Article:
My experience, and that of many others, has shown us what would really happen if the country would be under anarchist rule. It would become a survival of the most devious/fittest and much pain for others. Rather than any form of due-process or real justice, anarchists would simply point the finger at a person and then decide that they’re a target for the masses. Just make a few inferences about how someone conflicts with you’re carefully crafted laws- from that point, lynch them.

      • The Hammer on February 13, 2013 at 09:15
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      And the same police and prisons the oppose now would also be used to serve the “revolution”.

      What goes around comes around. We can see examples. It was not long before the gulag of the Soviet Union and the Killing Fields of Cambodia started to fill with high ranking communist party members. We can also see in the Cultural Revolution of China and even back to Robespierre’s reign of terror that once revolutionaries become the oppressive state they once oppose they start turning on each other. Most revolutionaries end up dead, betrayed by their “Comrades”.

    • Chris on February 14, 2013 at 01:58
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    These activists that promote violence remind me of some of the stuff I’ve been reading lately about communism, mainly from Antony C. Sutton. Marx had a brother-in-law who headed up the Prussian secret police. Most of his Manifesto was plagiarized from French utopian socialist Victor Considerant. Much of his activity involved creating discord within Europes revolutionary movement. Trotsky and a bunch of banker pals were detained in Nova Scotia en route to Russia in 1917, until telegrams from Washington, New York and London got his release. Lenin and Stalin spent time in Tavistock while in London, as in Tavistock Center for Behavioral Research. Mao had a B.A. from Yale in China, they even paid for his bookstore. Mao’s Yale handlers refered to him as unstable, and easily controlled. Top level bankers study Hegelian dialetics as part of their education.

  2. You are on to something here. Why have the police act as agent provocateurs – they don’t look the part – when they could easily allow and support these professional agitators to do it for them. G20 in Toronto was on the verge of being a peaceful protest without incident and underscoring the massive overfunding of police and security – when the police retreat, Black Bloc go’s on a cop car burning spree and smashes windows, and TV news cameras are there to capture it all.

    • Matt on February 20, 2013 at 19:42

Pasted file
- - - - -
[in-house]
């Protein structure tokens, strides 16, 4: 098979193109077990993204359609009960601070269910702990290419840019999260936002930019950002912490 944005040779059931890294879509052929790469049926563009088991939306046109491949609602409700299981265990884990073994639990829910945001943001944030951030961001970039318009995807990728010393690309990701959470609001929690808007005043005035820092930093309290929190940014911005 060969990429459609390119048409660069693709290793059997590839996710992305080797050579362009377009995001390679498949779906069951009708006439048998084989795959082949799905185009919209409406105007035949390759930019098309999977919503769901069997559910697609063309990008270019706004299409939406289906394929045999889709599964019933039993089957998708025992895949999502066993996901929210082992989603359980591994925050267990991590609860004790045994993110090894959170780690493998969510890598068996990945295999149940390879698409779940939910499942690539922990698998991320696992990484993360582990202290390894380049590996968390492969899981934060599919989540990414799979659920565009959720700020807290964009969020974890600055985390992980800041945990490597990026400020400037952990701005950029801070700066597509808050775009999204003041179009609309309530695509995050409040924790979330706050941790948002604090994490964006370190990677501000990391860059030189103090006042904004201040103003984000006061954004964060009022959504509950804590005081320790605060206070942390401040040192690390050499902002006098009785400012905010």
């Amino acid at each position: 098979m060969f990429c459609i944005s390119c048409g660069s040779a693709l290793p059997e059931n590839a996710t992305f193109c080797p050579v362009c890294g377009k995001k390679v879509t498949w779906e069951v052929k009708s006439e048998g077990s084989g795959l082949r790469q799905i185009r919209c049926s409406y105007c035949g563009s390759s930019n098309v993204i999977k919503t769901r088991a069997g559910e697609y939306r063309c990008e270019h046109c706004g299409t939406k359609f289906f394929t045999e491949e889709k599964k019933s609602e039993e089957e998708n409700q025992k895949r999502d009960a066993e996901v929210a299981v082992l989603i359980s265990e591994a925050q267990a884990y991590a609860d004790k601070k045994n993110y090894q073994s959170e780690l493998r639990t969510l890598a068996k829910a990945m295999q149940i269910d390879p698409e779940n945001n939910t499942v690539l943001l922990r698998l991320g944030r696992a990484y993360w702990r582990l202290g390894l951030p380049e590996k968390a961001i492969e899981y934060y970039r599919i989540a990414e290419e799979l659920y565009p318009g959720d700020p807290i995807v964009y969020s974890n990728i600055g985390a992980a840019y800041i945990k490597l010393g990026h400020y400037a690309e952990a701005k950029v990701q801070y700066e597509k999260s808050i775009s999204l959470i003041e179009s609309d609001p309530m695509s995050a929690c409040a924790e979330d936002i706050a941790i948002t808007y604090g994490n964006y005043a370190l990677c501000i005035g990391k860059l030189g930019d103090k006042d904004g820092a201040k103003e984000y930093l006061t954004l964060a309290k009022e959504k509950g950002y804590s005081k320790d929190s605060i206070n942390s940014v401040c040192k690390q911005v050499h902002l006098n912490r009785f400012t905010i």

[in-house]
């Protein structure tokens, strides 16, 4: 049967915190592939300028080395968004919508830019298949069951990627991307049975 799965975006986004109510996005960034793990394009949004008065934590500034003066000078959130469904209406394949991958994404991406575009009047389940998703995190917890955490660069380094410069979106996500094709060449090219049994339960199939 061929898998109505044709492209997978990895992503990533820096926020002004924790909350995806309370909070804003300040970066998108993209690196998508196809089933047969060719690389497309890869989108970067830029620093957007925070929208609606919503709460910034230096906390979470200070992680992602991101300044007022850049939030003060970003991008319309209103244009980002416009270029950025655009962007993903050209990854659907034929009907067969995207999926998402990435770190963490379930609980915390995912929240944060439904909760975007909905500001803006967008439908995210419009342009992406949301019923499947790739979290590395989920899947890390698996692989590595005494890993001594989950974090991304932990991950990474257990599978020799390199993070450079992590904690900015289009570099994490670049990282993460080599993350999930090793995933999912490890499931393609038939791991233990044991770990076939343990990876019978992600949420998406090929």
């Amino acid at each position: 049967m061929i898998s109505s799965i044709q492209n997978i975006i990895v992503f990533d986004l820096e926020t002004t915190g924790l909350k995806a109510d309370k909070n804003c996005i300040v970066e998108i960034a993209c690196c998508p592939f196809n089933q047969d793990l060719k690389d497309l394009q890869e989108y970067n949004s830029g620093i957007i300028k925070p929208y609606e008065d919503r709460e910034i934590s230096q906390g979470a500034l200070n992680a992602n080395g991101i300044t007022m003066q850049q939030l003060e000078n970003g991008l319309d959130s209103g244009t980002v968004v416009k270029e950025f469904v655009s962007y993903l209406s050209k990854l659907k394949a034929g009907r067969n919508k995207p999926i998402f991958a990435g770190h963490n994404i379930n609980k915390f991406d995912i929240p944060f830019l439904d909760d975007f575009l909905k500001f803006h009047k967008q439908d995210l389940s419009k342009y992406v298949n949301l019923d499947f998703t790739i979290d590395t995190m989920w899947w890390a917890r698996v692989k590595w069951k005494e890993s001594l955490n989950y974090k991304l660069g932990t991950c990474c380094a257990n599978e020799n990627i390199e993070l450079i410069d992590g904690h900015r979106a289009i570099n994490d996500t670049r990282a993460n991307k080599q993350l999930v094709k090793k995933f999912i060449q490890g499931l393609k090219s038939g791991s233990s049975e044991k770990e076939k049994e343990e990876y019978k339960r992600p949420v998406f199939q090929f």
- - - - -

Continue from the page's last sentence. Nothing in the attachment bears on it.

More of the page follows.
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    Wow! Great article. I looked a little further into Harsha Walia. She’s a real piece of work. An online profile reads: “Harsha Walia is a South Asian activist, facilitator, writer and legal researcher based in Vancouver, occupied Indigenous Coast Salish territories.”

    1. Harsha Walia is famous for quotes like “It’s not about window breaking, but it is about window breaking”- yet, prestigious politicians and university professors feel it’s acceptable to be working with her. It simply boggles the mind…

  3. It think it’s a chimera to even bother discussing “violent revolution.” Certainly, all governments are created by men, they have lasted so long, and they will probably change as time and our societies change. They always have. At times violence has been used as one part of a struggle to achieve this change, sometimes successfully and other times not so. In the future in different countries on this planet, including in several now such as Syria, citizens tiring of the role of dictators shooting at their peaceful demonstrations have found it necessary to take up arms in the struggle to outst them.

    It would be absurd for any government to think it right to exist is a higher matter than its own citizens’ right to alter or abolish that.


    The author is completely right in attack “Black bloc” style window smashing by tiny minorities of unaccountable and self proclaimed “revolutionaries” at well attended mass demonstrations in countries where no revolution exists or is close to existing. Doing so only hurts the movement’s ability to grow and accomplish change. Pretending such violence is in fact “revolutionary” is to make a child’s game of what a revolution actually is. It has much more in common with teenage frustration and entitlement than any tactical thinking, and I think it is clear to most thinking people that whether or not such people mean well, or are in fact police infiltrators, is irrelevant as the damage the do is in all cases exactly what the powers that be, attempting to marginalize their opponents, would paint them as.

    Any group of well intentioned people attempting to go outside our governments’ standard methods of political decision making- as coagulated with corruption and corporate control as it is- is going to doom their movement if they do not from the beginning decide on a plan to keep uninvited vandals and bullies from attaching themselves (parasite- style) to their cause at the last minute.